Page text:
29b. Rub Out

29b. Rub You Out

858 BC

Naboth’s Vineyard behind Fort Jezreel, Israel

Obadiah marched out the gate, around the far corner of the fort, and past the patch of shrubbery where the city’s merchants had killed Naboth.

At the far side of the vegetable garden, Ahab stood in the first row of Naboth’s vineyard with his head down.

Obadiah closed the gate. “You didn’t have to let your wife kill Naboth.”

“You don’t know her. It does no good for me to protest.”

“Good? You never gave good a chance.” Obadiah curled his lip in a sneer. “While you were pouting, evil took over. Send that witch back where she came from.”

“Ha! And risk an international incident?”

“You’d rather have your friend in Tyre than Naboth still alive.”

The ring of royal guards parted. A guard ushered in Elijah and, several steps behind him, a young boy.

“If it isn’t my old enemy, the walking moth nest.” Ahab smirked. “Who’s the tag-along?”

“The Lord sent this young man, my king.” Elijah approached within spitting distance and jutted his chin toward Ahab. “But the Lord’s message is for you. It doesn’t matter how important you think you are. You murdered a man and took his land. Dogs licked up Naboth’s blood, and dogs wait to lick up yours.”

Obadiah jerked his head back.

Ahab let out a high-pitched laugh. “With a line like that, boy, you should shake a long, bony finger under my nose and stomp in the dirt.”

From a tree beside the vineyard, a whitethroat scolded woid-woid.

Obadiah fell back a step.

Elijah examined his feet a moment while he curled his hands into fists. Then he looked Ahab in the eye. “The Lord’s going to rub you out, sir. You and your entire line to the most distant cousin.”

“Boy, what are you—?”

“Jezebel.” Elijah raised his arm and pointed to a window.

Ahab’s gaze followed.

“Dogs are going to tear your queen apart and devour the pieces by the city wall.”

Ahab gaped at him open-mouthed.

“In tiny villages people talk of your queen’s gowns and hair dressers. Yet she is going to leave them in the palace and become dog dung, my king.” Elijah shook his head. “With nothing left to bury.”

Several guards leaped toward him then retraced their steps as the king waved them back.

Elijah stared off at Mount Tabor. “You’re famous, you know.”

“Hear that, Biah?” Ahab turned toward Obadiah standing with bowed head. “Treat me with more respect.”

“There’s been no one like you, my king.” Elijah raised his voice. “No one who sins with both hands so earnestly. No one who does whatever Jezebel says. No one who sells himself to do evil continually. No one.”

Ahab face darkened. He sucked in a breath.

Obadiah squinted at the spears. Any second now, they would pierce Elijah’s chest.

“My king, everyone wants to be your friend. They hover by you and your powerful cousins.” He glanced at a cloud moving into position over the fort. “Not only has the Lord shown how you will leave this earth—” He glued his gaze to Ahab. “—but he declares everyone in your bloodline is going to die abandoned, alone.”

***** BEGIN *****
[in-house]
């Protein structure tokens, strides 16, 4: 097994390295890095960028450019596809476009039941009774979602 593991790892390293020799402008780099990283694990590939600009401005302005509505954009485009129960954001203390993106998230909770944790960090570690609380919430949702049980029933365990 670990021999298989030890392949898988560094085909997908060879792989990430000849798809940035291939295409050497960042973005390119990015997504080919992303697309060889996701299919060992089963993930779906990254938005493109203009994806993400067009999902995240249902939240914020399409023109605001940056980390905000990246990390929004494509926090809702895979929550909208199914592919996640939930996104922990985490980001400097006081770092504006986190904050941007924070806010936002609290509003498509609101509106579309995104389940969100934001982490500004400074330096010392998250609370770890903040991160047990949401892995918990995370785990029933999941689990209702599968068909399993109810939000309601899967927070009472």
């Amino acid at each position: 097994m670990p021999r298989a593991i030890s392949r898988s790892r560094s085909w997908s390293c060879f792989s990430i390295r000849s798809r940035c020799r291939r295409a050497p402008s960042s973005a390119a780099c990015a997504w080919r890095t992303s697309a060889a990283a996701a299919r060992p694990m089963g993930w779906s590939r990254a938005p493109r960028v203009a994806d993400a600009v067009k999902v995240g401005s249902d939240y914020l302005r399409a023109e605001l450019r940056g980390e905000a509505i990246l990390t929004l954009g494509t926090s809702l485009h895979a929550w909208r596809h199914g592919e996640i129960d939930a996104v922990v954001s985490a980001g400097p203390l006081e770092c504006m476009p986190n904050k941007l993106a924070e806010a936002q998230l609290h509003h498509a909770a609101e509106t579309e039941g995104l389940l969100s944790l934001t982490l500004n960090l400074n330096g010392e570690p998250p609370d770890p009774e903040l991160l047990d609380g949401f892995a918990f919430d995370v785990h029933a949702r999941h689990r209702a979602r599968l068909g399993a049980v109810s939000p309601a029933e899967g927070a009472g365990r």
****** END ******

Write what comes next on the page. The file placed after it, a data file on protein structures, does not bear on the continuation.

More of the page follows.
Ahab’s face lost color, and he looked away, but Elijah touched his arm.

Guards thrust spear points a hand width from Elijah’s throat.

Yet Ahab pushed their spears away.

When Elijah threaded his arm through Ahab’s, the king jerked his chin back but turned with Elijah to face the fort.

The fifty guards turned with them.

“My king, remember the plaza up there? That’s where we first met. It was market day.”

Ahab made one sound. “Wha—?

“Listen. In plazas like this, on many market days, dogs will fight over pieces of your children.” Elijah shuddered, gripped Ahab’s arm and rotated him to look out across the almond trees. The guards turned with them. “In open country, my king, vultures will peck the flesh from the bones of your grandchildren.”

He removed his arm from Ahab’s and edged away. “The Lord has made your end clear.”

Ahab’s eyes shot daggers. A frown formed. The muscles of his jaw worked, and his fists curled at this sides.

Elijah hitched the strap of his pack higher on his shoulder then glanced at the clouds piled over the fort. “It’s going to rain. You should all go inside.”

Ahab and the troops glanced up but stood still.

Elijah bowed his head and turned toward the open field.

Obadiah’s brows drew close. Would the guards let him pass?

Elijah left the cabbages and stepped over rows of beans and peppers. He trudged past the shrubs where the committee killed Naboth. The young man followed.


Yedidah met Obadiah on the threshing floor. “Ahab is tearing his clothes and wearing sackcloth.”

“You’re kidding.”

“You know people open up around me with news you’ll never hear on your own.”

Obadiah rubbed his mouth. “What an act. He’s trying to appease the Lord.”

“Can you see into his heart?”

“Right, but do you think he’s sincere?”

Yedidah stood silent for a moment. “He’s fasting and lost his haughty walk. He tiptoes through his rooms.”

“I see.” Obadiah pursed his lips. “He’s faking. Hoping for a suspended sentence. A month, a year from now, he’ll be back out murdering some poor guy who happens to own the wrong—”

Yedidah put her hand over his mouth. “Know what I think? The Lord is going to hold off and not strike his children and grandchildren until Ahab’s son is on the throne.”

“My friend from across the path. One day he’s slapping the stable boy, and the next he’s stuffing pitas into the cloak of a homeless child.” Obadiah shrugged. “I’ll never figure Ahab out.”


Elisha, the young man who accompanied Elijah – The Boy Who Closed the Sky, p. 273

Ahab wearing sackcloth – 1 Kings 21:27

The Lord holds off his strike – 1 Kings 21:29

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